I FOUND the first lockdown much harder than this one. Suddenly having no school to go to back in March, every day seemed extremely long.
This time, I have found it helpful to concentrate on the positives. In the first lockdown, I only thought about what I couldn’t do, which, being in Year 11, was quite a lot. All those experiences I was missing: I didn’t have a prom, exams (which I had worked hard for), or even just a summer holiday to enjoy.
It is easier now, as I’m in lower sixth form and therefore don’t have exams this year. I try to see this as a time to get ahead in my subjects and use all this extra time to do things I wouldn’t normally be able to fit in. For example, I have more time to focus on hobbies, such as art and piano.
I try to go on a walk every day, for a break from my work and to get outside – otherwise I suddenly realise that I haven’t left the house in days. Luckily, I have horses as well, so I have the opportunity to go on a ride in the outdoors, whilst staying socially distanced.
My hobbies are also a great distraction, something that isn't school. They take up a substantial period of time, yet I don’t feel like I have wasted my time.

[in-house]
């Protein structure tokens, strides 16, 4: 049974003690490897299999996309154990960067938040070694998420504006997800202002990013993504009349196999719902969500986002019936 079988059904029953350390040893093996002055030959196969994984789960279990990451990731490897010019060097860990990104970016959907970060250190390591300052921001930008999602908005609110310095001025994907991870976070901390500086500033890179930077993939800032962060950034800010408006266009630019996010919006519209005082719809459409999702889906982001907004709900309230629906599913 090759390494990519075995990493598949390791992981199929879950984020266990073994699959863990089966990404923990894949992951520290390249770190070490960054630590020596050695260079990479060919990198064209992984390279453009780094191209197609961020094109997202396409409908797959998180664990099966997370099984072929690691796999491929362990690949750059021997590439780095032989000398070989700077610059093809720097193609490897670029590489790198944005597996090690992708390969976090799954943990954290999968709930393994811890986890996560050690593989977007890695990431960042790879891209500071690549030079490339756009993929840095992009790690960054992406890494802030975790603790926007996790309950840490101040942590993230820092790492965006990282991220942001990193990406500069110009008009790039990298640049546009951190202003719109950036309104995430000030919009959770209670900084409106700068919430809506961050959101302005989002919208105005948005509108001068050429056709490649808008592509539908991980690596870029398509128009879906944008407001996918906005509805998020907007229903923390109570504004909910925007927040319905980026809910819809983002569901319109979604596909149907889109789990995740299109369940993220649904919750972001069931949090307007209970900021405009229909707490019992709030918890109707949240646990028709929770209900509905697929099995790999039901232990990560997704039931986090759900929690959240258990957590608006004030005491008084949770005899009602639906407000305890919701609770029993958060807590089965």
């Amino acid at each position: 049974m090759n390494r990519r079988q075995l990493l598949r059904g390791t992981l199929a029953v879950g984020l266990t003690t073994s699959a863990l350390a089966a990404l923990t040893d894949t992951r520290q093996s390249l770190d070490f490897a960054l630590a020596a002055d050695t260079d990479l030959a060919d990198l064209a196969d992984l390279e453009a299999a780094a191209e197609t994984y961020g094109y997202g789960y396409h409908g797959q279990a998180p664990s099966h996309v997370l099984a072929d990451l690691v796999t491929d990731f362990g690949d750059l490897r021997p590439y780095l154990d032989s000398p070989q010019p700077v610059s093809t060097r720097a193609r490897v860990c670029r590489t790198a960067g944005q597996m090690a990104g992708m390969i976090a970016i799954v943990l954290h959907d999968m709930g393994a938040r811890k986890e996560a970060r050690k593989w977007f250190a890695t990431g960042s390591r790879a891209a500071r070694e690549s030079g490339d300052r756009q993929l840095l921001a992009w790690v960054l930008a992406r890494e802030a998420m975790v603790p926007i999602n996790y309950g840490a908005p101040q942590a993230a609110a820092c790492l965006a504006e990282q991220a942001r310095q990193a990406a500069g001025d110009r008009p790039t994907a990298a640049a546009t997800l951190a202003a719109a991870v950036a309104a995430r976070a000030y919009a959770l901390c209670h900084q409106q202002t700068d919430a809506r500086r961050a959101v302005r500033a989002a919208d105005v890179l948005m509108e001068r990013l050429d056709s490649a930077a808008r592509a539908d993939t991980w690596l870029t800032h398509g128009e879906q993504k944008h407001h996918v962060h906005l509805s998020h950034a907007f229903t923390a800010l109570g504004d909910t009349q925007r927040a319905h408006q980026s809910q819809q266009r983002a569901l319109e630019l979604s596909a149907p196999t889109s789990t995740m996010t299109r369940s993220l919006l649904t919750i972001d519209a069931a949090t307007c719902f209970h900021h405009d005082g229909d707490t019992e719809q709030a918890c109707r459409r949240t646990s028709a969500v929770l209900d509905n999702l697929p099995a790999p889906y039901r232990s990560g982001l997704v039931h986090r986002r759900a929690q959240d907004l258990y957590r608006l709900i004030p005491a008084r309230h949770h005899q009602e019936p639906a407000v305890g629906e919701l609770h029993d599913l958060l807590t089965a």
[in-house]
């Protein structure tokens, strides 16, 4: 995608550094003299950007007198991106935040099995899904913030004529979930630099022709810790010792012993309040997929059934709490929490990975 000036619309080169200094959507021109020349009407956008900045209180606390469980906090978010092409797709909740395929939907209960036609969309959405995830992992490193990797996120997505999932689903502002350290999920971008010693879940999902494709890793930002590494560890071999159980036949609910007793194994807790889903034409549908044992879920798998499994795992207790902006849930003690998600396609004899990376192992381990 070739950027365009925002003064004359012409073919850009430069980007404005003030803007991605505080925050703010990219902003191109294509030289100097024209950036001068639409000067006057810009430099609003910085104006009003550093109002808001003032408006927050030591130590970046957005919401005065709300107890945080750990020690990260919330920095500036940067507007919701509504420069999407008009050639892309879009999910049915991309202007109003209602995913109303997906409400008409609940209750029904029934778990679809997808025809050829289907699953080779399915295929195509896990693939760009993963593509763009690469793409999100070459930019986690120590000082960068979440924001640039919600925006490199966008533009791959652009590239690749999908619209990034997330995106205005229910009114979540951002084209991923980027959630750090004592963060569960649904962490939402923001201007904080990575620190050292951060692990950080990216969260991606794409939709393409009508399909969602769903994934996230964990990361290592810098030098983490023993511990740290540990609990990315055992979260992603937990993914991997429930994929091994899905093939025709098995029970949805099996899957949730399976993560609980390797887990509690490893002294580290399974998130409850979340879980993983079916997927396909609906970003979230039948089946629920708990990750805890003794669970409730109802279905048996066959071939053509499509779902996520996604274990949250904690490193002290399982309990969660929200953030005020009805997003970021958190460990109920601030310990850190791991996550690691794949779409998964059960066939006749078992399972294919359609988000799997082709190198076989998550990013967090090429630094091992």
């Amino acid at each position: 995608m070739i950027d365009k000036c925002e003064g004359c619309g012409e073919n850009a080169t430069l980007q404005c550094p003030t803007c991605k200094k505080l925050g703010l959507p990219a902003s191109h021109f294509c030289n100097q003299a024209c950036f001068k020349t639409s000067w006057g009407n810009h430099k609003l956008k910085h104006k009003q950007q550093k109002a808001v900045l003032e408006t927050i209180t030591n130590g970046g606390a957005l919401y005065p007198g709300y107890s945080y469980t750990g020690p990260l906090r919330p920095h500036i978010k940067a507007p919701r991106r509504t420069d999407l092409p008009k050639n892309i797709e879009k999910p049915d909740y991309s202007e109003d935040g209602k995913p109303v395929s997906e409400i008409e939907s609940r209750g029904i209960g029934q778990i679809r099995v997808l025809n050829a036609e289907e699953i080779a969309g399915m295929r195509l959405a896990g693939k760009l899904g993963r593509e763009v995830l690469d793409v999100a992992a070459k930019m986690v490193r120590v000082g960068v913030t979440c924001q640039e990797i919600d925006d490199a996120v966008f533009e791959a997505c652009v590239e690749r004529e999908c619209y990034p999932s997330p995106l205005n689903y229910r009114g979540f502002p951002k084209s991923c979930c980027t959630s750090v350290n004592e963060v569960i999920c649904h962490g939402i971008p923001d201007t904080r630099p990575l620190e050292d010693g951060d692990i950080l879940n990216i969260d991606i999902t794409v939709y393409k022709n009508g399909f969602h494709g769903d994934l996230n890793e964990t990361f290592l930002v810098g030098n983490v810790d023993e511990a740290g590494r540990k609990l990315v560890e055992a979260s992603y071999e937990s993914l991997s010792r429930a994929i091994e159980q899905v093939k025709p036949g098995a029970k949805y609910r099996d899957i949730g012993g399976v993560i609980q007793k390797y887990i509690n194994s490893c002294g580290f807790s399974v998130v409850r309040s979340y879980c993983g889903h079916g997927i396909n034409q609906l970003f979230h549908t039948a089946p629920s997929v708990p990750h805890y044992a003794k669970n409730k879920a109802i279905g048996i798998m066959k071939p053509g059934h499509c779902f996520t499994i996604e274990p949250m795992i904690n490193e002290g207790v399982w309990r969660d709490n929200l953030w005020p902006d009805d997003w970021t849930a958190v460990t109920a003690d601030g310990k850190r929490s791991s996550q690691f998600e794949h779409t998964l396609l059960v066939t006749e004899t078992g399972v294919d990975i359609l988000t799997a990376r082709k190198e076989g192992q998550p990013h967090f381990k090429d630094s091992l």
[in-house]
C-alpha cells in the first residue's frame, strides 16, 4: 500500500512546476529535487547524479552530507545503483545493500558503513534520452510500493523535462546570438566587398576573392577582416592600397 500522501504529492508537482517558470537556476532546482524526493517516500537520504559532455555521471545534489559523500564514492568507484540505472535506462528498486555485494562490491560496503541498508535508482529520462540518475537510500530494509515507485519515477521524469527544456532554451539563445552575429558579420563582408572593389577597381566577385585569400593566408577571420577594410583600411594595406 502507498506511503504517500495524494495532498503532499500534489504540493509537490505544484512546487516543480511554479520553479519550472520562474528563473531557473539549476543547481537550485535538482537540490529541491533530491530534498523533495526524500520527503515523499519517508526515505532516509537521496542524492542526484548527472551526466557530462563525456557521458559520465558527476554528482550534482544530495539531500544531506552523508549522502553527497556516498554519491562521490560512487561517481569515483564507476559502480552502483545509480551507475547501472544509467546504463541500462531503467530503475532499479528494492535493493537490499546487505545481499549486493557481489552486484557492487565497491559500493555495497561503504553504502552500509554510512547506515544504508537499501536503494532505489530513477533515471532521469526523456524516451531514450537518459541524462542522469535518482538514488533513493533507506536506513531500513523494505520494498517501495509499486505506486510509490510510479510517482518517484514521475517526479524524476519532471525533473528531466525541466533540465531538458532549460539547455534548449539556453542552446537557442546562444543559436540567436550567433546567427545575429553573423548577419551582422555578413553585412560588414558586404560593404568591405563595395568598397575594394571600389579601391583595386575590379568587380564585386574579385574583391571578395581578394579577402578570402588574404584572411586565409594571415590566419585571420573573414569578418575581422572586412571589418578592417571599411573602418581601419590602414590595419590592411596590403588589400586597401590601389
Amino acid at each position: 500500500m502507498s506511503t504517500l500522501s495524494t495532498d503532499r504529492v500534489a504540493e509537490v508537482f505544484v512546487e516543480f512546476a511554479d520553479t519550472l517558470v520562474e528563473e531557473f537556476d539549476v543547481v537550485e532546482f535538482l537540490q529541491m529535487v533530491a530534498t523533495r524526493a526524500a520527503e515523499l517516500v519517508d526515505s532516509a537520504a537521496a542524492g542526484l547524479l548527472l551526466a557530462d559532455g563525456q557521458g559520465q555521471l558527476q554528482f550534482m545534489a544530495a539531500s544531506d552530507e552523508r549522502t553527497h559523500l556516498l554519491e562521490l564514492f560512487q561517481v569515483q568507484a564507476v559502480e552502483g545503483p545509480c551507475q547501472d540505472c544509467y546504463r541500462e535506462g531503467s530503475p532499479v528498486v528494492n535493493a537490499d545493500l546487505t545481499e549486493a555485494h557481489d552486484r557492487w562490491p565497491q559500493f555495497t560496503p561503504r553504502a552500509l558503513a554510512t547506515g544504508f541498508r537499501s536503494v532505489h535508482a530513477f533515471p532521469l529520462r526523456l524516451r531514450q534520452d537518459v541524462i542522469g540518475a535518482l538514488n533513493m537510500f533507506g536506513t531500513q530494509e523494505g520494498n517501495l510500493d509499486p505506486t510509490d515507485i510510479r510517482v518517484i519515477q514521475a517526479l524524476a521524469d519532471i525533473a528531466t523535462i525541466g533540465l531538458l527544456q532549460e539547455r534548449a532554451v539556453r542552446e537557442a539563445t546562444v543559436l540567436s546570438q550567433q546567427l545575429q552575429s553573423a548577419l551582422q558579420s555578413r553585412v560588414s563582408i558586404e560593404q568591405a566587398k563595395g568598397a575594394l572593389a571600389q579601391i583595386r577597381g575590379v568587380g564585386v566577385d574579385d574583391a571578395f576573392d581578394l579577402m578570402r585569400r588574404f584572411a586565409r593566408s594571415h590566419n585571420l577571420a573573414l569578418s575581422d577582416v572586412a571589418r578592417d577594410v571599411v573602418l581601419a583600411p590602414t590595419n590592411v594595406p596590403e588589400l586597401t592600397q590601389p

In the first lockdown, I found it hard to feel productive (I think this was due to my lack of structure), so I make it a priority to keep myself busy with a variety of activities.
Without a social life, schoolwork is what I mainly stay occupied with. Having online school gives me something to fill my days with and ensures there’s still a little structure to the week. I actually prefer online lessons, it’s much easier not having to be at school and I get a lot more work done.
The first lockdown was really unexpected and a completely new experience. I think we have all had to adapt over time – to the point where it now feels normal. Now I can’t really remember what it was like before.
As someone who never went out much in the first place, this lockdown doesn’t seem much different to how life was before. Obviously, I can’t see my friends, but I can keep in touch with them by text.
I read and keep up to date with the news, but only to an extent. In the initial lockdown, I think the news was just a reminder of what I couldn’t do, with endless opinions plastered all over social media, about how long this pandemic would last, along with an angry rant here and there – which wasn’t helpful at all.
Now I try to stay away from negative social media pandemic posts and don’t obsess over every announcement.
Ultimately, this lockdown feels much less distressing than when it all started.